Opportunities for new services in pharmaceutical care focusing on infectious diseases – from medication adherence to chlamydia testing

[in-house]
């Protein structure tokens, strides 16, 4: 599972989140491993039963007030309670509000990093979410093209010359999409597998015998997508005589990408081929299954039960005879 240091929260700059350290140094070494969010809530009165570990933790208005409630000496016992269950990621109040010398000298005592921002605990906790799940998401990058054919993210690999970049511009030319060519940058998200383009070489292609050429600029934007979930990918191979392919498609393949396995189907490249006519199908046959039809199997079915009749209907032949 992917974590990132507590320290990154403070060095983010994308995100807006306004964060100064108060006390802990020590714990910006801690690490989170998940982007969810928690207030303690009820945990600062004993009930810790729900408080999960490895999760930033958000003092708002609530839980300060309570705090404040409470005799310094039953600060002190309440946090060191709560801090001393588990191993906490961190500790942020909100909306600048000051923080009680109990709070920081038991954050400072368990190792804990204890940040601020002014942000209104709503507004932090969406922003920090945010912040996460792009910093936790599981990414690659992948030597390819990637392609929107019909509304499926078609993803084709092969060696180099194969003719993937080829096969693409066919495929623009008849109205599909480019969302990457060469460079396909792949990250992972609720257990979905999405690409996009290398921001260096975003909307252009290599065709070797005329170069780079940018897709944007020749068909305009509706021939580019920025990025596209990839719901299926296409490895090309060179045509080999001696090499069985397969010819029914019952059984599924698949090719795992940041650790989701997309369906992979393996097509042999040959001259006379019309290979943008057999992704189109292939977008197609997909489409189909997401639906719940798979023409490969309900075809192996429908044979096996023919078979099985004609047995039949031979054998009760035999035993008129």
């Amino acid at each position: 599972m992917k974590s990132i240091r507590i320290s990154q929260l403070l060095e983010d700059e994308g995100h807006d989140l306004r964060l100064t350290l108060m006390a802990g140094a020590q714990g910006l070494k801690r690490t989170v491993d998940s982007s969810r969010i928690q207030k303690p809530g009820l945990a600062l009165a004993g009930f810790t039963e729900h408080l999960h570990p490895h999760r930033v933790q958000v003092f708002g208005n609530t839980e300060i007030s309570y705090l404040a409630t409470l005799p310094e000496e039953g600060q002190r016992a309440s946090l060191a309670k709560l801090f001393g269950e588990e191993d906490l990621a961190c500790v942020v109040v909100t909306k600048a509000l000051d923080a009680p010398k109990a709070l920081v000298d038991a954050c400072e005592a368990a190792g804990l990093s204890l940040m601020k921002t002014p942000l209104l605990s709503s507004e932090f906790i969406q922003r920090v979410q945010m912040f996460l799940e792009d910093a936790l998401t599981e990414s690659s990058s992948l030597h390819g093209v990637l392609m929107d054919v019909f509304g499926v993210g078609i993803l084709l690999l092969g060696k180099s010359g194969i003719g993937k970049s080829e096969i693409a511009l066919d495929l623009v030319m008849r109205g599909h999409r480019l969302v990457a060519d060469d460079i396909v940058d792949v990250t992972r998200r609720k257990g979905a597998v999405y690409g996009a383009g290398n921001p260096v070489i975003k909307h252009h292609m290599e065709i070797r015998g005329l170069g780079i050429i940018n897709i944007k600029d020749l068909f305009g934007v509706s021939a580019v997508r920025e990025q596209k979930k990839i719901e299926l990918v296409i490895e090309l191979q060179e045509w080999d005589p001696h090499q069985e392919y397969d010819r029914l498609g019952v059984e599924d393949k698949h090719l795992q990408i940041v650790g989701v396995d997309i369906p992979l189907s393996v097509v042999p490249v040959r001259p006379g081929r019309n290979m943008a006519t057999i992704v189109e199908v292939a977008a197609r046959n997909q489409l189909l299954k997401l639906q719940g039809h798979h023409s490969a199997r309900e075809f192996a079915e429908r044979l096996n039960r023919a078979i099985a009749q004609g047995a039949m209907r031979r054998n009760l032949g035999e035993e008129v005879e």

Haag, Melanie. Opportunities for new services in pharmaceutical care focusing on infectious diseases – from medication adherence to chlamydia testing. 2021, Doctoral Thesis, University of Basel, Faculty of Science.